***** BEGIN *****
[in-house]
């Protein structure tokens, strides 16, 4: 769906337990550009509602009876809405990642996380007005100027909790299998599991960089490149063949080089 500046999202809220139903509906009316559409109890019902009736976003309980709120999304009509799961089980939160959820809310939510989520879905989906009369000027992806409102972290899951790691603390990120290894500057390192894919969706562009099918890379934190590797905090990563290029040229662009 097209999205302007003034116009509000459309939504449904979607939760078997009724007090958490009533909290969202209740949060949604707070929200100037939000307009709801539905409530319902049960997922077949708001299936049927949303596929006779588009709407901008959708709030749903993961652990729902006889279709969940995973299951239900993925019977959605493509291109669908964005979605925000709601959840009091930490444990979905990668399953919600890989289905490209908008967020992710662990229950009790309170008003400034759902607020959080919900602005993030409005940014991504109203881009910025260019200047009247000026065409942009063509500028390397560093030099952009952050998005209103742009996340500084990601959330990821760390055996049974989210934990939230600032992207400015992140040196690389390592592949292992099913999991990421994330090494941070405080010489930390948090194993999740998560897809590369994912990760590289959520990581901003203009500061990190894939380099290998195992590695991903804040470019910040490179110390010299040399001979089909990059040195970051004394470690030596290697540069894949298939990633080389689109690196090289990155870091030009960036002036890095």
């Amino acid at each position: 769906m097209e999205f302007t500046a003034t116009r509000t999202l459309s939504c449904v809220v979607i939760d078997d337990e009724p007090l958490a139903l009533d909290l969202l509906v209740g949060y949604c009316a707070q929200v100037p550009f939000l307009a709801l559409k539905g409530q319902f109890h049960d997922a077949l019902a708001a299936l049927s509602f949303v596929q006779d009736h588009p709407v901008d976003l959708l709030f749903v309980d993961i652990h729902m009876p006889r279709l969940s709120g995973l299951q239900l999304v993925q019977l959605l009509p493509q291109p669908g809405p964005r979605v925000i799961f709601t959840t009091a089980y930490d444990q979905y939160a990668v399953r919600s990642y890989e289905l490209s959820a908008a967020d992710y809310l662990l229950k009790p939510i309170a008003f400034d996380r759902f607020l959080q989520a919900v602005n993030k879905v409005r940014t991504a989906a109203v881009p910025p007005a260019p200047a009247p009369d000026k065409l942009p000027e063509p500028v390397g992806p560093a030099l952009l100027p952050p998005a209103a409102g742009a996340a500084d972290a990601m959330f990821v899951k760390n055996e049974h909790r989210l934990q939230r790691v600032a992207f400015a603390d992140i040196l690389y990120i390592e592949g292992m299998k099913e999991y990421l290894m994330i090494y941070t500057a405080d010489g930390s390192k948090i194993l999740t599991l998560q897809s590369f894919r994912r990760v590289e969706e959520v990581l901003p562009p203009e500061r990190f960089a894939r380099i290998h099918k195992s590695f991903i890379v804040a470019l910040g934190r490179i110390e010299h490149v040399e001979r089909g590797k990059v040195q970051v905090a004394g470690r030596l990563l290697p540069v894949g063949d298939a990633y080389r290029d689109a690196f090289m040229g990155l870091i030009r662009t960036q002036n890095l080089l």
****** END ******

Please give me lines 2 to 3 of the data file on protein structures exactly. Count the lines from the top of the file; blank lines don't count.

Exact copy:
């Protein structure tokens, strides 16, 4: 769906337990550009509602009876809405990642996380007005100027909790299998599991960089490149063949080089 500046999202809220139903509906009316559409109890019902009736976003309980709120999304009509799961089980939160959820809310939510989520879905989906009369000027992806409102972290899951790691603390990120290894500057390192894919969706562009099918890379934190590797905090990563290029040229662009 097209999205302007003034116009509000459309939504449904979607939760078997009724007090958490009533909290969202209740949060949604707070929200100037939000307009709801539905409530319902049960997922077949708001299936049927949303596929006779588009709407901008959708709030749903993961652990729902006889279709969940995973299951239900993925019977959605493509291109669908964005979605925000709601959840009091930490444990979905990668399953919600890989289905490209908008967020992710662990229950009790309170008003400034759902607020959080919900602005993030409005940014991504109203881009910025260019200047009247000026065409942009063509500028390397560093030099952009952050998005209103742009996340500084990601959330990821760390055996049974989210934990939230600032992207400015992140040196690389390592592949292992099913999991990421994330090494941070405080010489930390948090194993999740998560897809590369994912990760590289959520990581901003203009500061990190894939380099290998195992590695991903804040470019910040490179110390010299040399001979089909990059040195970051004394470690030596290697540069894949298939990633080389689109690196090289990155870091030009960036002036890095």
């Amino acid at each position: 769906m097209e999205f302007t500046a003034t116009r509000t999202l459309s939504c449904v809220v979607i939760d078997d337990e009724p007090l958490a139903l009533d909290l969202l509906v209740g949060y949604c009316a707070q929200v100037p550009f939000l307009a709801l559409k539905g409530q319902f109890h049960d997922a077949l019902a708001a299936l049927s509602f949303v596929q006779d009736h588009p709407v901008d976003l959708l709030f749903v309980d993961i652990h729902m009876p006889r279709l969940s709120g995973l299951q239900l999304v993925q019977l959605l009509p493509q291109p669908g809405p964005r979605v925000i799961f709601t959840t009091a089980y930490d444990q979905y939160a990668v399953r919600s990642y890989e289905l490209s959820a908008a967020d992710y809310l662990l229950k009790p939510i309170a008003f400034d996380r759902f607020l959080q989520a919900v602005n993030k879905v409005r940014t991504a989906a109203v881009p910025p007005a260019p200047a009247p009369d000026k065409l942009p000027e063509p500028v390397g992806p560093a030099l952009l100027p952050p998005a209103a409102g742009a996340a500084d972290a990601m959330f990821v899951k760390n055996e049974h909790r989210l934990q939230r790691v600032a992207f400015a603390d992140i040196l690389y990120i390592e592949g292992m299998k099913e999991y990421l290894m994330i090494y941070t500057a405080d010489g930390s390192k948090i194993l999740t599991l998560q897809s590369f894919r994912r990760v590289e969706e959520v990581l901003p562009p203009e500061r990190f960089a894939r380099i290998h099918k195992s590695f991903i890379v804040a470019l910040g934190r490179i110390e010299h490149v040399e001979r089909g590797k990059v040195q970051v905090a004394g470690r030596l990563l290697p540069v894949g063949d298939a990633y080389r290029d689109a690196f090289m040229g990155l870091i030009r662009t960036q002036n890095l080089l």